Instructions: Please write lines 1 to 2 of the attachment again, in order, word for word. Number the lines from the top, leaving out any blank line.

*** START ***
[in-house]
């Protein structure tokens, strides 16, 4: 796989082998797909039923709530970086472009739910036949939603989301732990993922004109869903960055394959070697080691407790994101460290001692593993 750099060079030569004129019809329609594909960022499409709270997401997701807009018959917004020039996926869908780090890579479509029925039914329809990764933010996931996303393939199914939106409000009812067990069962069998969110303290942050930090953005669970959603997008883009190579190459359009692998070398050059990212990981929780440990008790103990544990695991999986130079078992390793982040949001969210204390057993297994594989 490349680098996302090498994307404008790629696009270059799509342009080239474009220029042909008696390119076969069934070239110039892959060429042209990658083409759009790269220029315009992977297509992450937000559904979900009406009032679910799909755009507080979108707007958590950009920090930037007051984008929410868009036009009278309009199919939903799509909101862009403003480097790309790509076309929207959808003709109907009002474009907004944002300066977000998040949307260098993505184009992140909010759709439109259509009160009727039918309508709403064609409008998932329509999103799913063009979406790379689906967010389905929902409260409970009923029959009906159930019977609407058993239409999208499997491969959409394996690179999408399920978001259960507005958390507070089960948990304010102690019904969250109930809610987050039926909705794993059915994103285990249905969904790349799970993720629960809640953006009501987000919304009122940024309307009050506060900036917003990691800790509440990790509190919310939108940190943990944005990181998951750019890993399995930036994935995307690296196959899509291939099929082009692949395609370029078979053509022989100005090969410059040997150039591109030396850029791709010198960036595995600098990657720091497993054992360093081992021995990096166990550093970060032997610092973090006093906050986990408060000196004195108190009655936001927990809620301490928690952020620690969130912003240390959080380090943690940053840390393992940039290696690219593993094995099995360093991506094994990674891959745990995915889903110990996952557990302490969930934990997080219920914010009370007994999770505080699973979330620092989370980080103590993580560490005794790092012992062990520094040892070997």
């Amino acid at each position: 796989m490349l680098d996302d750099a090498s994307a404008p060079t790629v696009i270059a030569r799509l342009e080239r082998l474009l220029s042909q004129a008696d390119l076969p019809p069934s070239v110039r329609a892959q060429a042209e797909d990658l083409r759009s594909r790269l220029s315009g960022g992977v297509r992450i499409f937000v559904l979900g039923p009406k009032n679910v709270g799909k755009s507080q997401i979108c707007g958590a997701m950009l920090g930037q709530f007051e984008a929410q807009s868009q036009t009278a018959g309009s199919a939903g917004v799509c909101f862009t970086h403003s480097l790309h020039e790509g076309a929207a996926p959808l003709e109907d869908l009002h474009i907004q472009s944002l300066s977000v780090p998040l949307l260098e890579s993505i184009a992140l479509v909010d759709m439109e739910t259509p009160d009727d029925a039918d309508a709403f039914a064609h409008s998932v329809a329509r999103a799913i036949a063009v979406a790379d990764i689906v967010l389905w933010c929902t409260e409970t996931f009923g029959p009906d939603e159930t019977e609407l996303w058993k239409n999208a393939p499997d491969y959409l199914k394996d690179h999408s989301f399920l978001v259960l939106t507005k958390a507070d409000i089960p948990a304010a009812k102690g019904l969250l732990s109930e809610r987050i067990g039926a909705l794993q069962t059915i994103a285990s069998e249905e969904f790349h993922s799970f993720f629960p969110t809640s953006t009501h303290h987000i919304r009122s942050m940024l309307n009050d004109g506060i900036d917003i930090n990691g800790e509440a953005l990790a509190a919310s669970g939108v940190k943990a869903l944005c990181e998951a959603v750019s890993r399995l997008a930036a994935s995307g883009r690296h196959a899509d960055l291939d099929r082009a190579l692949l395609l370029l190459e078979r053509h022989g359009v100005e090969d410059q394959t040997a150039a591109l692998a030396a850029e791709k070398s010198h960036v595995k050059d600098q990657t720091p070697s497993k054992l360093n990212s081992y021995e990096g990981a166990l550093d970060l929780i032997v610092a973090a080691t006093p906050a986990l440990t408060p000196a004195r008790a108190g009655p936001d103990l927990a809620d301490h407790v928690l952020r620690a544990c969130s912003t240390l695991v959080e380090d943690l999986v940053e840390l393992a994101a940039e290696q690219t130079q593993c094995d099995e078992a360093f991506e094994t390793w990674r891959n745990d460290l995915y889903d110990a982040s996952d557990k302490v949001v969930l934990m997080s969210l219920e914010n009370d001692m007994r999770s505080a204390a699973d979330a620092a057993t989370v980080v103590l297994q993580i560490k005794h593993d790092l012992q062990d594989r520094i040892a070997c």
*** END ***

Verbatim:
[in-house]
């Protein structure tokens, strides 16, 4: 796989082998797909039923709530970086472009739910036949939603989301732990993922004109869903960055394959070697080691407790994101460290001692593993 750099060079030569004129019809329609594909960022499409709270997401997701807009018959917004020039996926869908780090890579479509029925039914329809990764933010996931996303393939199914939106409000009812067990069962069998969110303290942050930090953005669970959603997008883009190579190459359009692998070398050059990212990981929780440990008790103990544990695991999986130079078992390793982040949001969210204390057993297994594989 490349680098996302090498994307404008790629696009270059799509342009080239474009220029042909008696390119076969069934070239110039892959060429042209990658083409759009790269220029315009992977297509992450937000559904979900009406009032679910799909755009507080979108707007958590950009920090930037007051984008929410868009036009009278309009199919939903799509909101862009403003480097790309790509076309929207959808003709109907009002474009907004944002300066977000998040949307260098993505184009992140909010759709439109259509009160009727039918309508709403064609409008998932329509999103799913063009979406790379689906967010389905929902409260409970009923029959009906159930019977609407058993239409999208499997491969959409394996690179999408399920978001259960507005958390507070089960948990304010102690019904969250109930809610987050039926909705794993059915994103285990249905969904790349799970993720629960809640953006009501987000919304009122940024309307009050506060900036917003990691800790509440990790509190919310939108940190943990944005990181998951750019890993399995930036994935995307690296196959899509291939099929082009692949395609370029078979053509022989100005090969410059040997150039591109030396850029791709010198960036595995600098990657720091497993054992360093081992021995990096166990550093970060032997610092973090006093906050986990408060000196004195108190009655936001927990809620301490928690952020620690969130912003240390959080380090943690940053840390393992940039290696690219593993094995099995360093991506094994990674891959745990995915889903110990996952557990302490969930934990997080219920914010009370007994999770505080699973979330620092989370980080103590993580560490005794790092012992062990520094040892070997």